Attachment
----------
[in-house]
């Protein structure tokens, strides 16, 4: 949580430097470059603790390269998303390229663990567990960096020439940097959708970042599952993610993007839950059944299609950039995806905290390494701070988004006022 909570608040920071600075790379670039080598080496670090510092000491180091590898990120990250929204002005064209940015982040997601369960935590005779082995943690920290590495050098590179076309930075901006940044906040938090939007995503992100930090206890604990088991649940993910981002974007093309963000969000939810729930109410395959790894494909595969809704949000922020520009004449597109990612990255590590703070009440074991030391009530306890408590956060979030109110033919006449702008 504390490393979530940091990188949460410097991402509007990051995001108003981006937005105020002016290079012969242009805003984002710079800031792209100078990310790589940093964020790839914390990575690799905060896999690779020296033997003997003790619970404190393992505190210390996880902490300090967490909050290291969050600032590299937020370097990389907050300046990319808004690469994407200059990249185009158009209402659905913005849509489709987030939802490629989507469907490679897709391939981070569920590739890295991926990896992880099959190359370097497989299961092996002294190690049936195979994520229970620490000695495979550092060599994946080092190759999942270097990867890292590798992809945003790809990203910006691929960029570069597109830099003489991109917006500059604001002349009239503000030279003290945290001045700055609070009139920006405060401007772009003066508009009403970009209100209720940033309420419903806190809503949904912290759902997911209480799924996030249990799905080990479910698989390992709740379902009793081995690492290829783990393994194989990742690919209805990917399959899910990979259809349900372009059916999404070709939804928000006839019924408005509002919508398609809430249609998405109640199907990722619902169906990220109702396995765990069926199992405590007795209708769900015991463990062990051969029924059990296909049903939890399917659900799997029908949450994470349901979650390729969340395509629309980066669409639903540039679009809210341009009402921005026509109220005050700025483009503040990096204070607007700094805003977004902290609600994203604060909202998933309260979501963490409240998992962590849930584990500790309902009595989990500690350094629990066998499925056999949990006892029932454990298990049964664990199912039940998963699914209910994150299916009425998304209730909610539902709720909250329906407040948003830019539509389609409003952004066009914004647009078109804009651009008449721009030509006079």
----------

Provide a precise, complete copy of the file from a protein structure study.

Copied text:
[in-house]
């Protein structure tokens, strides 16, 4: 949580430097470059603790390269998303390229663990567990960096020439940097959708970042599952993610993007839950059944299609950039995806905290390494701070988004006022 909570608040920071600075790379670039080598080496670090510092000491180091590898990120990250929204002005064209940015982040997601369960935590005779082995943690920290590495050098590179076309930075901006940044906040938090939007995503992100930090206890604990088991649940993910981002974007093309963000969000939810729930109410395959790894494909595969809704949000922020520009004449597109990612990255590590703070009440074991030391009530306890408590956060979030109110033919006449702008 504390490393979530940091990188949460410097991402509007990051995001108003981006937005105020002016290079012969242009805003984002710079800031792209100078990310790589940093964020790839914390990575690799905060896999690779020296033997003997003790619970404190393992505190210390996880902490300090967490909050290291969050600032590299937020370097990389907050300046990319808004690469994407200059990249185009158009209402659905913005849509489709987030939802490629989507469907490679897709391939981070569920590739890295991926990896992880099959190359370097497989299961092996002294190690049936195979994520229970620490000695495979550092060599994946080092190759999942270097990867890292590798992809945003790809990203910006691929960029570069597109830099003489991109917006500059604001002349009239503000030279003290945290001045700055609070009139920006405060401007772009003066508009009403970009209100209720940033309420419903806190809503949904912290759902997911209480799924996030249990799905080990479910698989390992709740379902009793081995690492290829783990393994194989990742690919209805990917399959899910990979259809349900372009059916999404070709939804928000006839019924408005509002919508398609809430249609998405109640199907990722619902169906990220109702396995765990069926199992405590007795209708769900015991463990062990051969029924059990296909049903939890399917659900799997029908949450994470349901979650390729969340395509629309980066669409639903540039679009809210341009009402921005026509109220005050700025483009503040990096204070607007700094805003977004902290609600994203604060909202998933309260979501963490409240998992962590849930584990500790309902009595989990500690350094629990066998499925056999949990006892029932454990298990049964664990199912039940998963699914209910994150299916009425998304209730909610539902709720909250329906407040948003830019539509389609409003952004066009914004647009078109804009651009008449721009030509006079």